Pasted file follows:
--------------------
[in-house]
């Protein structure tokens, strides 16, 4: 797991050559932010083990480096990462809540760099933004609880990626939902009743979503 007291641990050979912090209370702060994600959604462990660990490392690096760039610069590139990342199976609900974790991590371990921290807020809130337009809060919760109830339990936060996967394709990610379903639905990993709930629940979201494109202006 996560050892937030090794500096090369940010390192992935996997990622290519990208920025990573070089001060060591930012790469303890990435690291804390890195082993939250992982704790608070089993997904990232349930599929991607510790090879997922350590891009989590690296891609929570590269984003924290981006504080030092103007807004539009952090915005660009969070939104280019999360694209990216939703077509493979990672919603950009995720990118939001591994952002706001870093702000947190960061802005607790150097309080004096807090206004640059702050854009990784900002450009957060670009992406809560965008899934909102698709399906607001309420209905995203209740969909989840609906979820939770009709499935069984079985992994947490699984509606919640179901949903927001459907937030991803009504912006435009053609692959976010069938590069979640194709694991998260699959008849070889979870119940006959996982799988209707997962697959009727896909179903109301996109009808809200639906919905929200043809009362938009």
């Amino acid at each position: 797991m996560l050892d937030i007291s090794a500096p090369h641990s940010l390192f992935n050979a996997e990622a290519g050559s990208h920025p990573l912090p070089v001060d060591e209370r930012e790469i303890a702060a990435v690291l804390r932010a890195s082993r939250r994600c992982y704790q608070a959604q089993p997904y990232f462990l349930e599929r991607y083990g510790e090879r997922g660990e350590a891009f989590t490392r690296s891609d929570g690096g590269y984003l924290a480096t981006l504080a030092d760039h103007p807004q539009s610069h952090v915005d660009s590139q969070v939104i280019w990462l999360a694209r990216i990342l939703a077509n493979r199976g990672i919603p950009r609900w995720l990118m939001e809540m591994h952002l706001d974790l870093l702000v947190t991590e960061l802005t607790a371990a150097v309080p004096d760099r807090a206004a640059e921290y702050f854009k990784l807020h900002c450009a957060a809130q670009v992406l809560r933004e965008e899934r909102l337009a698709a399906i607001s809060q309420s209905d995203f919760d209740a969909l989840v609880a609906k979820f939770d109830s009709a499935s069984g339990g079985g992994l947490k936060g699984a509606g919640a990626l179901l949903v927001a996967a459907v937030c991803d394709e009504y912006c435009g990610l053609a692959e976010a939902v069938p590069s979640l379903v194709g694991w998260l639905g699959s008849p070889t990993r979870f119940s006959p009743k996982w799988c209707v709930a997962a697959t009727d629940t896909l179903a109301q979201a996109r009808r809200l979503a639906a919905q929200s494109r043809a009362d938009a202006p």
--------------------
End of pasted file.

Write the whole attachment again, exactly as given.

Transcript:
[in-house]
């Protein structure tokens, strides 16, 4: 797991050559932010083990480096990462809540760099933004609880990626939902009743979503 007291641990050979912090209370702060994600959604462990660990490392690096760039610069590139990342199976609900974790991590371990921290807020809130337009809060919760109830339990936060996967394709990610379903639905990993709930629940979201494109202006 996560050892937030090794500096090369940010390192992935996997990622290519990208920025990573070089001060060591930012790469303890990435690291804390890195082993939250992982704790608070089993997904990232349930599929991607510790090879997922350590891009989590690296891609929570590269984003924290981006504080030092103007807004539009952090915005660009969070939104280019999360694209990216939703077509493979990672919603950009995720990118939001591994952002706001870093702000947190960061802005607790150097309080004096807090206004640059702050854009990784900002450009957060670009992406809560965008899934909102698709399906607001309420209905995203209740969909989840609906979820939770009709499935069984079985992994947490699984509606919640179901949903927001459907937030991803009504912006435009053609692959976010069938590069979640194709694991998260699959008849070889979870119940006959996982799988209707997962697959009727896909179903109301996109009808809200639906919905929200043809009362938009």
């Amino acid at each position: 797991m996560l050892d937030i007291s090794a500096p090369h641990s940010l390192f992935n050979a996997e990622a290519g050559s990208h920025p990573l912090p070089v001060d060591e209370r930012e790469i303890a702060a990435v690291l804390r932010a890195s082993r939250r994600c992982y704790q608070a959604q089993p997904y990232f462990l349930e599929r991607y083990g510790e090879r997922g660990e350590a891009f989590t490392r690296s891609d929570g690096g590269y984003l924290a480096t981006l504080a030092d760039h103007p807004q539009s610069h952090v915005d660009s590139q969070v939104i280019w990462l999360a694209r990216i990342l939703a077509n493979r199976g990672i919603p950009r609900w995720l990118m939001e809540m591994h952002l706001d974790l870093l702000v947190t991590e960061l802005t607790a371990a150097v309080p004096d760099r807090a206004a640059e921290y702050f854009k990784l807020h900002c450009a957060a809130q670009v992406l809560r933004e965008e899934r909102l337009a698709a399906i607001s809060q309420s209905d995203f919760d209740a969909l989840v609880a609906k979820f939770d109830s009709a499935s069984g339990g079985g992994l947490k936060g699984a509606g919640a990626l179901l949903v927001a996967a459907v937030c991803d394709e009504y912006c435009g990610l053609a692959e976010a939902v069938p590069s979640l379903v194709g694991w998260l639905g699959s008849p070889t990993r979870f119940s006959p009743k996982w799988c209707v709930a997962a697959t009727d629940t896909l179903a109301q979201a996109r009808r809200l979503a639906a919905q929200s494109r043809a009362d938009a202006p």